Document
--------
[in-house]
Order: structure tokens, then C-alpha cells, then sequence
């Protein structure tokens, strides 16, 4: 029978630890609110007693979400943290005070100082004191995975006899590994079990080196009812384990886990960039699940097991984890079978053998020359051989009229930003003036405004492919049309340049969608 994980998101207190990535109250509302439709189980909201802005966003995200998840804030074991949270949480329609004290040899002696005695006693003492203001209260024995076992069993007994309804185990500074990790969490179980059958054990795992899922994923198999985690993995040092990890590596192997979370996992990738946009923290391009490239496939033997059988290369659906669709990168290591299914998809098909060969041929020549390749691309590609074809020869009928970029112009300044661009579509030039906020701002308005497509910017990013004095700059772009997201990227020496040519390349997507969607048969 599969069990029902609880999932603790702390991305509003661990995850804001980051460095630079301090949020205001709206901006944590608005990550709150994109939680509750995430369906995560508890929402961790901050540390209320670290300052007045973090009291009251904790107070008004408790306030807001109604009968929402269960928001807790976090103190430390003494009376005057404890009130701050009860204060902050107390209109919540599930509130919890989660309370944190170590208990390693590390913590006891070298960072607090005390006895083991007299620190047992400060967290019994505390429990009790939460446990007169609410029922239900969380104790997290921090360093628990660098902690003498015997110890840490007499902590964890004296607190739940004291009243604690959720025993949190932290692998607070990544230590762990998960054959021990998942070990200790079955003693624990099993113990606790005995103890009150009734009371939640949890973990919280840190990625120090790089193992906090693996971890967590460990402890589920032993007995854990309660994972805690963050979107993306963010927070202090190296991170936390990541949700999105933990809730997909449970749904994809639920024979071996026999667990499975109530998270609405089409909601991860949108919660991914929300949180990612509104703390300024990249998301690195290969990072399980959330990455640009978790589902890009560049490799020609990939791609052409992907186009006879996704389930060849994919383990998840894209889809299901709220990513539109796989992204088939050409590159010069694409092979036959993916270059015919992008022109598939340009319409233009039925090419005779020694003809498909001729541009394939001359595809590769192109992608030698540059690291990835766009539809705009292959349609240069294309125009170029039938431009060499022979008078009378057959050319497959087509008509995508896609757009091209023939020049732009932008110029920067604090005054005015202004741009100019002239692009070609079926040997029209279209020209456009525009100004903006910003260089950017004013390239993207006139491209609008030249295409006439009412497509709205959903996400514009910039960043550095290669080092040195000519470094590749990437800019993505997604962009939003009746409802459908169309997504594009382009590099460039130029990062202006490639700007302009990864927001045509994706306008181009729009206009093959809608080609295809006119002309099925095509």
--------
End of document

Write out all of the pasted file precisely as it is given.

[in-house]
Order: structure tokens, then C-alpha cells, then sequence
């Protein structure tokens, strides 16, 4: 029978630890609110007693979400943290005070100082004191995975006899590994079990080196009812384990886990960039699940097991984890079978053998020359051989009229930003003036405004492919049309340049969608 994980998101207190990535109250509302439709189980909201802005966003995200998840804030074991949270949480329609004290040899002696005695006693003492203001209260024995076992069993007994309804185990500074990790969490179980059958054990795992899922994923198999985690993995040092990890590596192997979370996992990738946009923290391009490239496939033997059988290369659906669709990168290591299914998809098909060969041929020549390749691309590609074809020869009928970029112009300044661009579509030039906020701002308005497509910017990013004095700059772009997201990227020496040519390349997507969607048969 599969069990029902609880999932603790702390991305509003661990995850804001980051460095630079301090949020205001709206901006944590608005990550709150994109939680509750995430369906995560508890929402961790901050540390209320670290300052007045973090009291009251904790107070008004408790306030807001109604009968929402269960928001807790976090103190430390003494009376005057404890009130701050009860204060902050107390209109919540599930509130919890989660309370944190170590208990390693590390913590006891070298960072607090005390006895083991007299620190047992400060967290019994505390429990009790939460446990007169609410029922239900969380104790997290921090360093628990660098902690003498015997110890840490007499902590964890004296607190739940004291009243604690959720025993949190932290692998607070990544230590762990998960054959021990998942070990200790079955003693624990099993113990606790005995103890009150009734009371939640949890973990919280840190990625120090790089193992906090693996971890967590460990402890589920032993007995854990309660994972805690963050979107993306963010927070202090190296991170936390990541949700999105933990809730997909449970749904994809639920024979071996026999667990499975109530998270609405089409909601991860949108919660991914929300949180990612509104703390300024990249998301690195290969990072399980959330990455640009978790589902890009560049490799020609990939791609052409992907186009006879996704389930060849994919383990998840894209889809299901709220990513539109796989992204088939050409590159010069694409092979036959993916270059015919992008022109598939340009319409233009039925090419005779020694003809498909001729541009394939001359595809590769192109992608030698540059690291990835766009539809705009292959349609240069294309125009170029039938431009060499022979008078009378057959050319497959087509008509995508896609757009091209023939020049732009932008110029920067604090005054005015202004741009100019002239692009070609079926040997029209279209020209456009525009100004903006910003260089950017004013390239993207006139491209609008030249295409006439009412497509709205959903996400514009910039960043550095290669080092040195000519470094590749990437800019993505997604962009939003009746409802459908169309997504594009382009590099460039130029990062202006490639700007302009990864927001045509994706306008181009729009206009093959809608080609295809006119002309099925095509």